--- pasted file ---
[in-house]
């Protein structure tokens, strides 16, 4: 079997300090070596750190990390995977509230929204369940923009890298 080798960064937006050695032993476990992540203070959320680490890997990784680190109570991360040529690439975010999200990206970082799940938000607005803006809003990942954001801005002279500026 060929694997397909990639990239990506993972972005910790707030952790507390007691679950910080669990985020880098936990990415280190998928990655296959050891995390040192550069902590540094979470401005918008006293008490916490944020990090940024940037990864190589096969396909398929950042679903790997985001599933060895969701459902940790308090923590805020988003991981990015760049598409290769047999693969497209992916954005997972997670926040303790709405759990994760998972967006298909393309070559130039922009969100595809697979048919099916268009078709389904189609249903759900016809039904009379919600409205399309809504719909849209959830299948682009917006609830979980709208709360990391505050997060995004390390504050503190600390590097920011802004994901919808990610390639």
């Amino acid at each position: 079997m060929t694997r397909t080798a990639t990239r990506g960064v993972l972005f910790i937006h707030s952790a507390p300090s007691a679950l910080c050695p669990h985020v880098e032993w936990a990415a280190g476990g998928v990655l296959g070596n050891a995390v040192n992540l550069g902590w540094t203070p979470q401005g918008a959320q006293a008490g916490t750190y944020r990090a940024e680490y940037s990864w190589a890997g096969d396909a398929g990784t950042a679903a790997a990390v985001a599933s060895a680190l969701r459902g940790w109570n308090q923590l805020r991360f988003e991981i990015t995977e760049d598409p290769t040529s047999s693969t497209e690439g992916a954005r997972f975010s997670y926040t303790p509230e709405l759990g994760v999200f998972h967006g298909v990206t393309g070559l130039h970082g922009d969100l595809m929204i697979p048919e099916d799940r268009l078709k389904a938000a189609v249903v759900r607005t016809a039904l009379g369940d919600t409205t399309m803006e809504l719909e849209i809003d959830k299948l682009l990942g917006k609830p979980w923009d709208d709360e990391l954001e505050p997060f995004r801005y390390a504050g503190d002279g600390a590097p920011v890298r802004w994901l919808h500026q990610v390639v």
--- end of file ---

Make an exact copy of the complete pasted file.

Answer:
[in-house]
């Protein structure tokens, strides 16, 4: 079997300090070596750190990390995977509230929204369940923009890298 080798960064937006050695032993476990992540203070959320680490890997990784680190109570991360040529690439975010999200990206970082799940938000607005803006809003990942954001801005002279500026 060929694997397909990639990239990506993972972005910790707030952790507390007691679950910080669990985020880098936990990415280190998928990655296959050891995390040192550069902590540094979470401005918008006293008490916490944020990090940024940037990864190589096969396909398929950042679903790997985001599933060895969701459902940790308090923590805020988003991981990015760049598409290769047999693969497209992916954005997972997670926040303790709405759990994760998972967006298909393309070559130039922009969100595809697979048919099916268009078709389904189609249903759900016809039904009379919600409205399309809504719909849209959830299948682009917006609830979980709208709360990391505050997060995004390390504050503190600390590097920011802004994901919808990610390639």
């Amino acid at each position: 079997m060929t694997r397909t080798a990639t990239r990506g960064v993972l972005f910790i937006h707030s952790a507390p300090s007691a679950l910080c050695p669990h985020v880098e032993w936990a990415a280190g476990g998928v990655l296959g070596n050891a995390v040192n992540l550069g902590w540094t203070p979470q401005g918008a959320q006293a008490g916490t750190y944020r990090a940024e680490y940037s990864w190589a890997g096969d396909a398929g990784t950042a679903a790997a990390v985001a599933s060895a680190l969701r459902g940790w109570n308090q923590l805020r991360f988003e991981i990015t995977e760049d598409p290769t040529s047999s693969t497209e690439g992916a954005r997972f975010s997670y926040t303790p509230e709405l759990g994760v999200f998972h967006g298909v990206t393309g070559l130039h970082g922009d969100l595809m929204i697979p048919e099916d799940r268009l078709k389904a938000a189609v249903v759900r607005t016809a039904l009379g369940d919600t409205t399309m803006e809504l719909e849209i809003d959830k299948l682009l990942g917006k609830p979980w923009d709208d709360e990391l954001e505050p997060f995004r801005y390390a504050g503190d002279g600390a590097p920011v890298r802004w994901l919808h500026q990610v390639v």